(Thanks to the lovely Caroline for the second photo…as i managed to delete mine from my phone after stuffing the shepherd’s pie hachis parmentier into my gut)

Tumi: restaurante peruano

I’ve never had peruvian food…and as we waited patiently for the waiter to take our order…and as our patience wore thinner and thinner…I thought I never would.

This restaurant opened last summer on the soon to be newly refurbished Calle Santa Isabel. I think this particular local has changed purpose, name and cuisine every year I’ve lived here. At the moment it is Tumi Restaurante Turístico Peruano.

I hadn’t realised that Peruvian food had the reputation as being one of the best cuisines in Latin America. I also read later that Peruvian food was the fad de jour in London (last year it was Spanish food, I believe). Another surprise was the culinary influence of the many Chinese immigrants to Peru over the years.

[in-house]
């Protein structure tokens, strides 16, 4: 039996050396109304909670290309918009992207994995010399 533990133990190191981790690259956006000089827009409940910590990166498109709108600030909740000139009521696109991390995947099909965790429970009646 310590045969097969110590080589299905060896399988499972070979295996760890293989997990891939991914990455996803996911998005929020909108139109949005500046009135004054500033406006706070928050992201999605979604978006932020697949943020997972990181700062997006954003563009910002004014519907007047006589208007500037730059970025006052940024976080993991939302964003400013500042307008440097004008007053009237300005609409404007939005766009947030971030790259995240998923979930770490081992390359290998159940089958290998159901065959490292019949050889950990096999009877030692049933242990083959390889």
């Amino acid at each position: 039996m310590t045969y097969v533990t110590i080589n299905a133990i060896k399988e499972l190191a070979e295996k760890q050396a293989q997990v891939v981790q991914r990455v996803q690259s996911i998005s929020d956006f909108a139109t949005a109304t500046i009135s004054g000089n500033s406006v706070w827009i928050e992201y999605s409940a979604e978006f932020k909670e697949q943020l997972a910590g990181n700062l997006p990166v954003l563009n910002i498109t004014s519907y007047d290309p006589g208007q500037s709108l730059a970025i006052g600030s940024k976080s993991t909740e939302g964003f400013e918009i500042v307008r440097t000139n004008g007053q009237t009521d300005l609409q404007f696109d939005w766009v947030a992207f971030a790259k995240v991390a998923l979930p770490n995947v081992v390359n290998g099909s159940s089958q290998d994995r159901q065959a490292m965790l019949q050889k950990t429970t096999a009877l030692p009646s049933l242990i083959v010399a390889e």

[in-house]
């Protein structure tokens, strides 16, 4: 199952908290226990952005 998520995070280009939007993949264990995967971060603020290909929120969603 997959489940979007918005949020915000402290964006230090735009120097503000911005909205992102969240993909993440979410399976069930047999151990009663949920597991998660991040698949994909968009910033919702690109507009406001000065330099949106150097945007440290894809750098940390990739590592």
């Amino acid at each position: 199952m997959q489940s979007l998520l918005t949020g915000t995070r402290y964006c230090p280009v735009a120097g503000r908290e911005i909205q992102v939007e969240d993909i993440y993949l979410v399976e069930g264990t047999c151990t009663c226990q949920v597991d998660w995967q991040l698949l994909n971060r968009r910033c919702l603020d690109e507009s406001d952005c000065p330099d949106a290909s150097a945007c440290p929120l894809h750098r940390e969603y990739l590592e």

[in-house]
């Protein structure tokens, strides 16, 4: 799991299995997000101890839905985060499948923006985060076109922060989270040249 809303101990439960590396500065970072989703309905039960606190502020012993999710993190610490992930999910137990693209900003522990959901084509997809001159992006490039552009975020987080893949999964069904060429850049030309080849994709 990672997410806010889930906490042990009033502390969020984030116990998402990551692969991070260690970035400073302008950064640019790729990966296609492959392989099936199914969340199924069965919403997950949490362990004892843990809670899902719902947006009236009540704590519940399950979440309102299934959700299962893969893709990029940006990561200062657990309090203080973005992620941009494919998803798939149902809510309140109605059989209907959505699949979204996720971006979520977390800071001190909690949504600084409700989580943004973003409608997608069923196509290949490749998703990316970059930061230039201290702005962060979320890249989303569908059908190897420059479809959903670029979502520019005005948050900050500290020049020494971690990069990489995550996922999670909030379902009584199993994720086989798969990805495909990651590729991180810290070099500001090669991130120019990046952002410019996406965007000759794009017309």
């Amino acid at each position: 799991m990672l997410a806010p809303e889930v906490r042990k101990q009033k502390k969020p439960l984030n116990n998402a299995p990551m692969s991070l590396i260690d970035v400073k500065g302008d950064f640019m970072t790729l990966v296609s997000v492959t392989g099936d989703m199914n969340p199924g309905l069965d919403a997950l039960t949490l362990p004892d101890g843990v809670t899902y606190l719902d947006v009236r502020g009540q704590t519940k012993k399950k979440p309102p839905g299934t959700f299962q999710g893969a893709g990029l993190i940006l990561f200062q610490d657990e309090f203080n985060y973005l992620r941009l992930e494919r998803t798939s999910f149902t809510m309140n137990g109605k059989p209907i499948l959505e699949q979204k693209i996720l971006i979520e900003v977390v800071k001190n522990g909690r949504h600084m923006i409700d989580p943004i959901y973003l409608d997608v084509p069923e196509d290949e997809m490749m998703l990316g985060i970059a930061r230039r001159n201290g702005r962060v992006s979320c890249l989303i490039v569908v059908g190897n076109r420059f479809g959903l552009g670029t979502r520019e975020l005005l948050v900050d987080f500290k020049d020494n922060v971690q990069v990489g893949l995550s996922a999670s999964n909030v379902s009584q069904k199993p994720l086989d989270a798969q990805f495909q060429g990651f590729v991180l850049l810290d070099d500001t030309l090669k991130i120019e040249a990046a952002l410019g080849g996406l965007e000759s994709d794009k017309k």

Tumi is brightly lit and decorated with pictures of famous Peruvians. Well, I assume they’re famous…I couldn’t think of any apart from Ivan Zamorano. And it turned out he was Chilean.

It was a weekend and the menu del día was 13€ for 3 courses with a glass of wine or a beer.

I ordered fish ceviche as I’ve never had it. You might say all ceviche is fish…but I’d stop you there with a waving finger and a tut-tut…apparently they do prawn ceviche too.

It’s thinly sliced white fish which is “cooked” in Tiger”s milk..lemon juice, lime juice..not sure really..there might be some CharlieSheenMilk in there too. Served on lettuce with red onion…some weird sort of alien corn on the side and a slice of sweet potato/yam. Nae bad.